Redlining is the practice of shutting certain races out of neighborhoods, and it is still a big problem today. Such behaviors were a big factor in creating the need for these projects.
Ringling’s church was built in 1914 and sits on a hill over the town.
Grimy windows and the other half of the complex trade interests and stares.
A little ice and snow made work at Taconite Harbor much more dangerous.
Looking from one workhouse at another, with the other residents of Mill Hell falling into place as the distance grows. Across the rail yard you can see Froedert Malt elevator and Calumet.
Looking up at the most conspicuous graffiti in the city on ADM #4.
These concrete blocks were formed to be solid mounts for machinery. All the metal was scrapped in the late 1990s, leaving these modern ruins. Seagulls love them.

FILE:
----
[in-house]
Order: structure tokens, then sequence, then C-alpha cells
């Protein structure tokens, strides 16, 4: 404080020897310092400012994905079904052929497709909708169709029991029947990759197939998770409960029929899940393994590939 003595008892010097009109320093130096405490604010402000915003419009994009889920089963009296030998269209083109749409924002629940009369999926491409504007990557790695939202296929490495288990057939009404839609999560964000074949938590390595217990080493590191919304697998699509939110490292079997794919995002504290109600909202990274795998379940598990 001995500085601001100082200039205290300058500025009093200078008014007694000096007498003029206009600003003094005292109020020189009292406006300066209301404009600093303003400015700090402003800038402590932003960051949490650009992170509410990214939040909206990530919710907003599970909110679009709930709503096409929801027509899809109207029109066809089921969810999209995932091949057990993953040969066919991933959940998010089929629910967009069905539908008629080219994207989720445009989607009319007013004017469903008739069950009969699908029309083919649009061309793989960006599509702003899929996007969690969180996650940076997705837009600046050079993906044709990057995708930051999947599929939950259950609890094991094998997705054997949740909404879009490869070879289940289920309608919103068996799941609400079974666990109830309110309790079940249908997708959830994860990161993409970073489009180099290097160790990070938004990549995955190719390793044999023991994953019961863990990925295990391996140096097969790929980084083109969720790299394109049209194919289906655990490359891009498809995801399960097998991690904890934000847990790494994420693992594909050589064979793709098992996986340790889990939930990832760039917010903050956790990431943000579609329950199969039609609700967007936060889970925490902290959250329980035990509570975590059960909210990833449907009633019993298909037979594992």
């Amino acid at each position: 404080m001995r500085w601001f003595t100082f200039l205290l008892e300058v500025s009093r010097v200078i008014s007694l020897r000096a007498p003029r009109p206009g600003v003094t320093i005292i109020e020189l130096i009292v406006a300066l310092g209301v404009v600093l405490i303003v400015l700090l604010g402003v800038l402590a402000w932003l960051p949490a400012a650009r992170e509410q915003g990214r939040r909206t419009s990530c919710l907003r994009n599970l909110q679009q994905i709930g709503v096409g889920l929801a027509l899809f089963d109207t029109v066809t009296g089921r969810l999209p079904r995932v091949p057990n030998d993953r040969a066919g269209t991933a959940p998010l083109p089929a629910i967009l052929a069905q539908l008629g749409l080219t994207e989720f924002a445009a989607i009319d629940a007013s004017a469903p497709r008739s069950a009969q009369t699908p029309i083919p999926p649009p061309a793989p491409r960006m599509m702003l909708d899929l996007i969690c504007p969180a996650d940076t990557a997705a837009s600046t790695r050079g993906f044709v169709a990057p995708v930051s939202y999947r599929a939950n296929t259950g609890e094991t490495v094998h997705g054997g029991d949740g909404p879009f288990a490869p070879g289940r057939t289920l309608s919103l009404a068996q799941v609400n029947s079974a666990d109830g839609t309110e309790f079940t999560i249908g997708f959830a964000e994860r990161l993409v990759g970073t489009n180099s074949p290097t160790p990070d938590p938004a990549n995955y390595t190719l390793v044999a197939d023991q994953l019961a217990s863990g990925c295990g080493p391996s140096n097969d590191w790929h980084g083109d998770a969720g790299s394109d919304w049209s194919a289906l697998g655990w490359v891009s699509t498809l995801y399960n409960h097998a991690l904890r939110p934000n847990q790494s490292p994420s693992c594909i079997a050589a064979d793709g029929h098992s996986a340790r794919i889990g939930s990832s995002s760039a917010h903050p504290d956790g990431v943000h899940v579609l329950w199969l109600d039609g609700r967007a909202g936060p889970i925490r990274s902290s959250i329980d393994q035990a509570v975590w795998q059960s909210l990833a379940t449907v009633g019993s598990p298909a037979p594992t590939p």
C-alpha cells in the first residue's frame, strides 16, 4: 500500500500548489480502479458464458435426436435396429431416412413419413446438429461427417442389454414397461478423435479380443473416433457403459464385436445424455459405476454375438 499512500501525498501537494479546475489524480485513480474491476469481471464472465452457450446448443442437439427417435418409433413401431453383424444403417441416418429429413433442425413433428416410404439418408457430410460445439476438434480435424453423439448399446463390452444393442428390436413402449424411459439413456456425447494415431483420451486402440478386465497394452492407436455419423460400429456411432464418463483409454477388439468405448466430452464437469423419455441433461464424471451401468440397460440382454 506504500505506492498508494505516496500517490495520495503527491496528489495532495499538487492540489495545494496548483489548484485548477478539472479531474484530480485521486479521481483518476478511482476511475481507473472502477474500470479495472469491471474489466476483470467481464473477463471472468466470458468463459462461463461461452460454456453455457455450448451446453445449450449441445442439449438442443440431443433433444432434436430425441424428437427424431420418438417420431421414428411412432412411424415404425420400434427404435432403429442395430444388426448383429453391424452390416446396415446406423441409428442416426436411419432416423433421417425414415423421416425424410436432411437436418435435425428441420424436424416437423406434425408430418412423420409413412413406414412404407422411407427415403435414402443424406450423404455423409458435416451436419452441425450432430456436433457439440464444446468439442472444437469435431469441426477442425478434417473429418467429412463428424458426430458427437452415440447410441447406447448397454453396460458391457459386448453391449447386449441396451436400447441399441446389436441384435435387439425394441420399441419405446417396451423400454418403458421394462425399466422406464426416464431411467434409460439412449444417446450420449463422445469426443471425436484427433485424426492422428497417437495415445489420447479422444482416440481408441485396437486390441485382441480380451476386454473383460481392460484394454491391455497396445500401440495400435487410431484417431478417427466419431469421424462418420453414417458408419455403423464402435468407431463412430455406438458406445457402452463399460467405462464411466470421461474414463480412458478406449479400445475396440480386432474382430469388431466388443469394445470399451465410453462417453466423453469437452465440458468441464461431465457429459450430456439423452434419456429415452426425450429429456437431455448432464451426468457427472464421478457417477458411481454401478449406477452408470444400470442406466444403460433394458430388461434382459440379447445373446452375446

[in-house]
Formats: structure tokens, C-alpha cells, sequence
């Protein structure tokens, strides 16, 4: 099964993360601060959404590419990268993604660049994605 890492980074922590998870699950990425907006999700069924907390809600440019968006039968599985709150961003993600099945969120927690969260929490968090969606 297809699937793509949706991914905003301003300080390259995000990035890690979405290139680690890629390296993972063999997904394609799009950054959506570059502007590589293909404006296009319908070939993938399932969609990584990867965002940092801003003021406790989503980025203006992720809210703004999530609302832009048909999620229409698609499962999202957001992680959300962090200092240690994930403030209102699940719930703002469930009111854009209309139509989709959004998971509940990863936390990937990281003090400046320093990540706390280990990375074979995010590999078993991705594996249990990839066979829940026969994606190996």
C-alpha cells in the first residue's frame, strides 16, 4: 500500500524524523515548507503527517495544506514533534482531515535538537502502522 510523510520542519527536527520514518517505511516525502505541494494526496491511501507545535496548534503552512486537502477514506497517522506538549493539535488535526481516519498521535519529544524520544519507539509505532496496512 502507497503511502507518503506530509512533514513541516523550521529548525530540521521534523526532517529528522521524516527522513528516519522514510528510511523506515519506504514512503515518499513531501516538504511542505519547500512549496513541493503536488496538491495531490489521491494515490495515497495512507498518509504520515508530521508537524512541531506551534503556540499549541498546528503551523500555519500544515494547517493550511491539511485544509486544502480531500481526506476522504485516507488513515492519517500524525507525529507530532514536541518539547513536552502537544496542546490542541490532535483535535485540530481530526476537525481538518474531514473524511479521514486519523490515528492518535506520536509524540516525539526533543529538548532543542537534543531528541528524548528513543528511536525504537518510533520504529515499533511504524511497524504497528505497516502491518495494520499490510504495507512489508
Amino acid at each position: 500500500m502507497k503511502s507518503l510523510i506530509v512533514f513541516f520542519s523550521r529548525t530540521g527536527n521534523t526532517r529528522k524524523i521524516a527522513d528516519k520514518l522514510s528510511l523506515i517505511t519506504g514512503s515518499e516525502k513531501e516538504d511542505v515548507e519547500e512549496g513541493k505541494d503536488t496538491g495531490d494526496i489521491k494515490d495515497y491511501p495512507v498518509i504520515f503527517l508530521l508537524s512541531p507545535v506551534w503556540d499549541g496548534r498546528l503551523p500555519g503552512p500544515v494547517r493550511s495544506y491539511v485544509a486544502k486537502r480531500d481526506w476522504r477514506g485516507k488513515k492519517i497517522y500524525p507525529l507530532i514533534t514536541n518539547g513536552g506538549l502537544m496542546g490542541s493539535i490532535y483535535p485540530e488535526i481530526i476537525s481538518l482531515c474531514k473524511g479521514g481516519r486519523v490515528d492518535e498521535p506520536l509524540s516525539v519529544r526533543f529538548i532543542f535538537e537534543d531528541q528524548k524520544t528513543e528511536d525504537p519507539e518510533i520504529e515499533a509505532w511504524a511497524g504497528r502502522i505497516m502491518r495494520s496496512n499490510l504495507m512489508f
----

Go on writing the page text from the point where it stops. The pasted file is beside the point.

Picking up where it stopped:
This is a room where the actual explosive elements were mixed. In the event of an accident, this glass wall would give way before the concrete and thus direct the flames and shockwave away from the rest of the building. In other words, the glass is not just to get a lot of wonderful natural light into the building.
Wagons and horses were kept in the building on the left, separate from the rest of the complex in case of fire. In the distance is the boiler house, separate for the same reason.